Mr Mirehouse’s interest

PETER JONES was intimately concerned in Cllr Allen Mirehouse’s defence of a claim he had failed to declare an interest in land when he decided policy that might affect it when sitting on the National Park Authority. Mr Jones billed the former IPPG Chair over £5,360 from a total bill including QC’s fees of around £40,000. The bill included meeting with Viscount Saint Davids, Mr Allen Mirehouse, and his land agent Anthony Owen of Owen & Owen. Following the conclusion of the case, in which the Adjudication Panel for Wales found in his favour, Cllr Allen-Mirehouse sought to have the National Park Authority repay him the whole of Morgan Cole’s bill and claimed the Authority was obliged to indemnify him wholly for the same. Cllr Allen Mirehouse’s claim for his costs rather ignored the belated admission made by his QC, Robin Tolson, that his client did own land which “was capable of being developed when he participated in the relevant meetings of the National Park Authority”. Cllr Allen Mirehouse had previously maintained the opposite position and significant costs had been spent examining that denial. However, Cllr Allen Mirehouse’s submissions largely fell on deaf ears with the National Park Authority’s Monitoring Officers, Dewi Davies and John Parsons, who disputed liability to pay any of the legal costs on the basis that the Councillor had incurred excessive costs (including an eye-watering 24 hours of billable time at £200 an hour for travelling to a meeting at Angle Hall when Cllr Allen Mirehouse could have travelled to Cardiff); that he had not sought permission from the Authority to incur the costs before he did; and that he had engaged a QC at significant cost when such a level of representation was not required. In response to that last point, Cllr Allen-Mirehouse opined in correspondence that he was entitled to brief a QC because of his prominent position in public life. That plea fell on deaf years, and the Councillor received £8,000 plus VAT towards his professional fees following a vote.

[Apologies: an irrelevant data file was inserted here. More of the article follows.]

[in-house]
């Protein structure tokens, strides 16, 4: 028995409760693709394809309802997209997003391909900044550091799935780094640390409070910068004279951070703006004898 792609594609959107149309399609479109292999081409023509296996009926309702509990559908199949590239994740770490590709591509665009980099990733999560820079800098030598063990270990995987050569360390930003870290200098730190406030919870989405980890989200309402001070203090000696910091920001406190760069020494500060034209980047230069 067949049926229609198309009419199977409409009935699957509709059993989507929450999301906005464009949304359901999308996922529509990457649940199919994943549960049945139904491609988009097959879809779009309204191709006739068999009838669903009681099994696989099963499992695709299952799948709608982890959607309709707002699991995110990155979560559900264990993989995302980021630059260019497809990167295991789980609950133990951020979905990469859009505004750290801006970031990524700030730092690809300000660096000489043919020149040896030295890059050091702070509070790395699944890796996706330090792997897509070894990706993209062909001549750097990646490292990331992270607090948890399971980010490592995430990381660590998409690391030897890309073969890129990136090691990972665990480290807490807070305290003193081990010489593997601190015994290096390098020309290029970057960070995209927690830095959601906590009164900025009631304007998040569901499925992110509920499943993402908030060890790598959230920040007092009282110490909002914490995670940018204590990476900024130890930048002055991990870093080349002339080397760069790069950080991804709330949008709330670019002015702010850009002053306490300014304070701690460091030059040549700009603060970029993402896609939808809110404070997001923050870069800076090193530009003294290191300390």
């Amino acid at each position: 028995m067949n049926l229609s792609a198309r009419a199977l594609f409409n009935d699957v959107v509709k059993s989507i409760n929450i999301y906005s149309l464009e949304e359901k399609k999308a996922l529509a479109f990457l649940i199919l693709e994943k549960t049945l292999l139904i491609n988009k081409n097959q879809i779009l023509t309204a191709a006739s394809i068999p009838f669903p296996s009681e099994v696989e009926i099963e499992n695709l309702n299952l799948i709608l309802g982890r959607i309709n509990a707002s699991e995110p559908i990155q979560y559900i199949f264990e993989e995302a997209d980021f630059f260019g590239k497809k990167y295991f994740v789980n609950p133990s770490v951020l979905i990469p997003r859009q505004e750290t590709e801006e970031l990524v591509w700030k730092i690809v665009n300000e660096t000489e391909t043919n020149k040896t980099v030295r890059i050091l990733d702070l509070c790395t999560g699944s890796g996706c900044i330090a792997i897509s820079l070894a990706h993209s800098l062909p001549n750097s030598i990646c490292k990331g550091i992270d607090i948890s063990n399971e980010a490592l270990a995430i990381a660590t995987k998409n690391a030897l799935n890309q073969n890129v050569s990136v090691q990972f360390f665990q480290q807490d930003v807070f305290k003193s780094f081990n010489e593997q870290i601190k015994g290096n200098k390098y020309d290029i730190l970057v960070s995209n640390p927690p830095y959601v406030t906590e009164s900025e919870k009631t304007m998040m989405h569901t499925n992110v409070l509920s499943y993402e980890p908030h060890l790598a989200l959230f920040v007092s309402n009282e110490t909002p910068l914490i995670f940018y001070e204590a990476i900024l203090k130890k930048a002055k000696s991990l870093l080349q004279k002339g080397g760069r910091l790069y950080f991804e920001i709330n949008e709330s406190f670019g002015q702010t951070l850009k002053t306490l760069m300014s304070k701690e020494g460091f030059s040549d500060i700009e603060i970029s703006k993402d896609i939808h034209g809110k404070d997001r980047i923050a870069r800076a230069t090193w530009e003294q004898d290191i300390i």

the County Council a series
of questions about Mr Jones’
appointment as lay member of the
Audit Committee and received the
following answers.

Q: How many had applied before
the original deadline and how
many additional applicants were
received before the extended
deadline? Please confirm at
which point in the selection
process Mr Jones applied.
A: Four applications were received
before the deadline of July 8
but one withdrew. One further
application (from Mr Jones)
was received before the end of
the extended deadline of July 18
(note the deadline was actually
extended by ten days not one